1963 in architecture
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The year 1963 in architecture involved some significant architectural events and new buildings.
- Work begins on the Ostankino Tower, designed by Nikolai Nikitin.
- Pennsylvania Station (New York City) by McKim, Mead and White is demolished.
- Work begins on the University of East Anglia in Norwich, England, designed by Denys Lasdun.
- Team 4 architectural practice established by Richard Rogers, Norman Foster and their respective wives.
- The avant-garde architectural collective Archigram stages the Living Cities exhibition at the Institute of Contemporary Arts in London.
Buildings and structures
- February – Springs Mills Building on Manhattan, New York, United States, designed by Harrison & Abramovitz.
- March 7 – MetLife Building on Manhattan, New York, United States, designed by Richard Roth.
- June 22 – Arrábida Bridge, Douro river, Portugal, designed by Edgar Cardoso.
- October 15 – Berliner Philharmonie concert hall, designed by Hans Scharoun.
- November – Phoenix Life Insurance Company Building in Hartford, Connecticut, designed by Max Abramovitz.
- St John the Baptist's Church, Ermine, Lincoln, Lincoln, England, designed by Sam Scorer.
- Großer Sendesaal (concert hall) of Hanover Broadcast Station in West Germany, designed by Dieter Oesterlen.
- Bankside Power Station in London, designed by Giles Gilbert Scott. (Adaptive reuse as the Tate Modern art museum in 2000.)
- Vickers Tower on Millbank in London, designed by Ronald Ward and Partners.
- Alexander Fleming House, Blocks A-C, at Elephant and Castle in London, designed by Ernő Goldfinger.
- Darwin Building, Royal College of Art, South Kensington, London, designed by H. T. and Elizabeth Cadbury-Brown, Sir Hugh Casson and Robert Goodden.
- Engineering Building at the University of Leicester, England, designed by James Stirling and James Gowan.
- Alpha House, Coventry, England, built, a 17-storey residential tower block, the world's first multi-storey building erected by the "jack block" system devised by Felix Adler of Richard Costain (Construction) Ltd.
- Beinecke Rare Book & Manuscript Library at Yale University, designed by Gordon Bunshaft of Skidmore, Owings & Merrill.
- Core buildings of Fitzwilliam College, Cambridge, designed by Denys Lasdun.
- Salk Institute, by Louis I. Kahn, at La Jolla, California.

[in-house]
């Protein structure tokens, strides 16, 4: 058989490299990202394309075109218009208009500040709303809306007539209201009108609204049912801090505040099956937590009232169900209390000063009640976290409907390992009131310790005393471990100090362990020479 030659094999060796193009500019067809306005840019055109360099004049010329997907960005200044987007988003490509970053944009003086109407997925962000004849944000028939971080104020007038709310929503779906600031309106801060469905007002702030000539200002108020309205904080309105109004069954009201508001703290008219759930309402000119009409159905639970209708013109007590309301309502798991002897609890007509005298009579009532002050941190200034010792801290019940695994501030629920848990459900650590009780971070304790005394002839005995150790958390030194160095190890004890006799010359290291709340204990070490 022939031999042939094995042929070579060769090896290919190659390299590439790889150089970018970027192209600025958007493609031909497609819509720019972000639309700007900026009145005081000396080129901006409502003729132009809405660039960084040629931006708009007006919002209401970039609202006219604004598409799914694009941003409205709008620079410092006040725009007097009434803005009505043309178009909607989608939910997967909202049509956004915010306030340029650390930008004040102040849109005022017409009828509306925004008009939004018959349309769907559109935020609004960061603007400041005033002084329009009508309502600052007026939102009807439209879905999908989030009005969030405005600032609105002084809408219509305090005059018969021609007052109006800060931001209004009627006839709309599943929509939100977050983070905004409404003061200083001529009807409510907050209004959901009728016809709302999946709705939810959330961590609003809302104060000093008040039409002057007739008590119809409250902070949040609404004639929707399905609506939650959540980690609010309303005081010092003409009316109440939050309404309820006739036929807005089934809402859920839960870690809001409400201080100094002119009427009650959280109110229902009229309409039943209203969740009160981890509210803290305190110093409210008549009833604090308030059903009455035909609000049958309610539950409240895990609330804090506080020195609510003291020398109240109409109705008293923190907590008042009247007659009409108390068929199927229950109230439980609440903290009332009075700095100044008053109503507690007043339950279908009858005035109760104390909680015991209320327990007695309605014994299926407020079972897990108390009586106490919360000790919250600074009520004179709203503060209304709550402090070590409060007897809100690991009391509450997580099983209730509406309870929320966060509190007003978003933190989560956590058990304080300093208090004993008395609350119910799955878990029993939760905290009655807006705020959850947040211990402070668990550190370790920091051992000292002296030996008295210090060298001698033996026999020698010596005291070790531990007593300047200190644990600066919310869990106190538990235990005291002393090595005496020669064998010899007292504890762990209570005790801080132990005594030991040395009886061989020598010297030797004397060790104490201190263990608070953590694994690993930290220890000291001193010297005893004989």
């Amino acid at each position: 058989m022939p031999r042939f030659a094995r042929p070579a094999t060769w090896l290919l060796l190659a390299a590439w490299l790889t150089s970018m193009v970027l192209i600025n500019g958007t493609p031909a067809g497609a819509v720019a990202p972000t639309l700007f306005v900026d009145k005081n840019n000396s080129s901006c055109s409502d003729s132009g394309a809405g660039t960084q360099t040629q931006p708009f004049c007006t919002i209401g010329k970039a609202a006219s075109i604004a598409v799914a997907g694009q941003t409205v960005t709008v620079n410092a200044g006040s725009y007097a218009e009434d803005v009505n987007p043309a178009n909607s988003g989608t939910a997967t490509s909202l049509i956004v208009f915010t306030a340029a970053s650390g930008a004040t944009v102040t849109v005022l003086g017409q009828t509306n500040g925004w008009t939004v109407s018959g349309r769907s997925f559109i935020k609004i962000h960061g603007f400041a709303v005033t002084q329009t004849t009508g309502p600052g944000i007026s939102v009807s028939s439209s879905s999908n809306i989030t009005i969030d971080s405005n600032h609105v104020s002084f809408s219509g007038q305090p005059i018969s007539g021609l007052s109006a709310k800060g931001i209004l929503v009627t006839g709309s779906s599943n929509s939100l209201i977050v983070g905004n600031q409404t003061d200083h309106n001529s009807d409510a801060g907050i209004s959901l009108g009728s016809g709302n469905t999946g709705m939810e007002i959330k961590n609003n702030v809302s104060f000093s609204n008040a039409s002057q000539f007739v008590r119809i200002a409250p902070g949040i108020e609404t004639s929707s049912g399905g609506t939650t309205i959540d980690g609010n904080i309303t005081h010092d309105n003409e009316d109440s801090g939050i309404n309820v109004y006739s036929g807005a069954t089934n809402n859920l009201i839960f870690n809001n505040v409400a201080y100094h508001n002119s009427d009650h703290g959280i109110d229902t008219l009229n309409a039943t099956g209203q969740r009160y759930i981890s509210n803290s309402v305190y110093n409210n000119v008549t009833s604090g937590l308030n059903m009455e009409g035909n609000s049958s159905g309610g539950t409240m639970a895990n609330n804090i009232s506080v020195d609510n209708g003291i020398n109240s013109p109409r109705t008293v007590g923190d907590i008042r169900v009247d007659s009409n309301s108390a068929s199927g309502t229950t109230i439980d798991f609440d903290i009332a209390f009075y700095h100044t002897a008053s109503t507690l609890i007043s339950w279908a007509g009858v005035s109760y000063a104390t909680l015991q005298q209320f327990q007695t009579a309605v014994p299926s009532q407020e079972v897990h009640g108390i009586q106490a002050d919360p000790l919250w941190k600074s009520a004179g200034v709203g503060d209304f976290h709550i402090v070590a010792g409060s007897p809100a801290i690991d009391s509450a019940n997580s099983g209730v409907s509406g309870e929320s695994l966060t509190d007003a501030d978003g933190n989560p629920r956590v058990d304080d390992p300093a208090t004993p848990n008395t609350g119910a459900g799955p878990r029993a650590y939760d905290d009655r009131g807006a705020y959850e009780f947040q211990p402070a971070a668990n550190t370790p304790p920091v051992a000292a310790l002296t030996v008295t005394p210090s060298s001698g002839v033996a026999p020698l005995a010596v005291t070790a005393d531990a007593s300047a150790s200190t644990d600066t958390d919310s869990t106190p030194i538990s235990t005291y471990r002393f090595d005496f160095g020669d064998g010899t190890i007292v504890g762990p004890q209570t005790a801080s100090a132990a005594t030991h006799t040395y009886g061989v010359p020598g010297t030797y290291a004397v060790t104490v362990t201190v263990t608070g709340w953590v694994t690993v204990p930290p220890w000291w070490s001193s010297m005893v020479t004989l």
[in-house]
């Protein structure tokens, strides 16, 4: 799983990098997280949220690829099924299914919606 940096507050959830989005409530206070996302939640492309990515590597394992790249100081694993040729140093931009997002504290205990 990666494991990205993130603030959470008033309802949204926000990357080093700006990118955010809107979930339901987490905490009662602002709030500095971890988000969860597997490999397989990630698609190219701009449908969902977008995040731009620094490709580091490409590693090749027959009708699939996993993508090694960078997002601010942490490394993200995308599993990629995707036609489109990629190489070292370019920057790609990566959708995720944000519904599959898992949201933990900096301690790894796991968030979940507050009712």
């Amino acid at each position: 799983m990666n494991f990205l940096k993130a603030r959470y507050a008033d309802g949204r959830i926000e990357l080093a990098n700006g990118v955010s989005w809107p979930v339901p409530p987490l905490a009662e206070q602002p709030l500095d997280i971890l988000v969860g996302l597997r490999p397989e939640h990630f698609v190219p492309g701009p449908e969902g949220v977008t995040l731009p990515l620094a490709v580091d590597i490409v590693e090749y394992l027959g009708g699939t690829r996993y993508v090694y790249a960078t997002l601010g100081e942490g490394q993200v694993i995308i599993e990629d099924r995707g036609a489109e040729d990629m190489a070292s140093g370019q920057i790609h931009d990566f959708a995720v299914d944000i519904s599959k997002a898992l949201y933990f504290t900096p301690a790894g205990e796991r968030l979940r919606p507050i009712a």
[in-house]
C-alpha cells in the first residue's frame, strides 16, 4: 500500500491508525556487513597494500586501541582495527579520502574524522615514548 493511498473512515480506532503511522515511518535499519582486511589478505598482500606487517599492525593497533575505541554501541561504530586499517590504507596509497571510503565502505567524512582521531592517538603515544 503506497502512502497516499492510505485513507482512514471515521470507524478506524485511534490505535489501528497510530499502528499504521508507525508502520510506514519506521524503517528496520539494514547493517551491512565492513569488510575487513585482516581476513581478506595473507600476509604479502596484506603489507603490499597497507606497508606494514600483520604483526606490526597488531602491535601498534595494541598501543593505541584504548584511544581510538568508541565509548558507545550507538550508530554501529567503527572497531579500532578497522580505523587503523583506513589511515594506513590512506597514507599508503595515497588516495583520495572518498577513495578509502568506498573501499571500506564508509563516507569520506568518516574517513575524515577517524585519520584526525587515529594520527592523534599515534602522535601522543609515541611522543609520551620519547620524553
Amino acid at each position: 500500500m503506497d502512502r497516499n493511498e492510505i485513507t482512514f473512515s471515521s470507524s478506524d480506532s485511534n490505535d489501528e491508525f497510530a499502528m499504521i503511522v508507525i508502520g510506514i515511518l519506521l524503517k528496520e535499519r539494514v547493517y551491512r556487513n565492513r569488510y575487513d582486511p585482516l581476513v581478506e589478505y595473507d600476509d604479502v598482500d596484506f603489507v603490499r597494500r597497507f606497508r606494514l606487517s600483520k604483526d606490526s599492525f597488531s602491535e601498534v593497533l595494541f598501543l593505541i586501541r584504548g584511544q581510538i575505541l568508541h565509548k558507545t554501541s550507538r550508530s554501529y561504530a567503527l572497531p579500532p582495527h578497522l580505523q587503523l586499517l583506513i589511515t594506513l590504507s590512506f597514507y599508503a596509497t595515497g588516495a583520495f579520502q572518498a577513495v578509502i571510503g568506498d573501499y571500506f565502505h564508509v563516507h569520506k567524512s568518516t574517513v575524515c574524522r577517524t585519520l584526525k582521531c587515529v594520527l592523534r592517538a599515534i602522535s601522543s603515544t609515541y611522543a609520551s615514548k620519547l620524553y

- Exxon Building in Houston, Texas.
- Hotel Ivoire, Abidjan, Ivory Coast, designed by Moshe Mayer.
- Jamaraat Bridge, Mina, Saudi Arabia.
- Kobe Port Tower in Kobe, Japan.
- Bunshaft Residence (sometimes called the Travertine House) in East Hampton, New York: designed by architect Gordon Bunshaft for himself and his wife, and his only residential project.
- Sadovnichesky Bridge, Vodootvodny Canal, Moscow.
- American Academy of Arts and Letters Gold Medal – Ludwig Mies van der Rohe
- AIA Gold Medal – Alvar Aalto
- RAIA Gold Medal – Arthur Stephenson
- RIBA Royal Gold Medal – William Holford
- Grand Prix de Rome, architecture – Jean-Louis Girodet
- October 16 – Filipe Oliveira Dias, Portuguese architect and writer
- October 17 – Alejandro Zaera Polo, Spanish architect and teacher
- June 24 – Benedetta Tagliabue, Italian architect based in Barcelona
- February 11 – Elmar Lohk, Estonian architect (born 1901)
- February 21 – Philip Hepworth, English architect (born 1890)
- March 17 – Adalberto Libera, Italian modernist architect (born 1903)
- March 22 – Herbert James Rowse, English architect working in Liverpool (born 1887)
- April 5 – J. J. P. Oud, Dutch architect (born 1890)
- April 23 – Adrian Gilbert Scott, English church architect, grandson of Sir George Gilbert Scott (born 1901)
- Harwood, Elain (2003). England: a Guide to Post-War Listed Buildings (rev. ed.). London: Batsford. ISBN 0-7134-8818-2.
- Cragg, Roger (2010). Civil Engineering Heritage – West Midlands. Andover: Phillimore. p. 130. ISBN 978-1-86077-572-7.
- "About the Building". Beinecke Rare Book & Manuscript Library. Yale University. Retrieved 21 September 2018.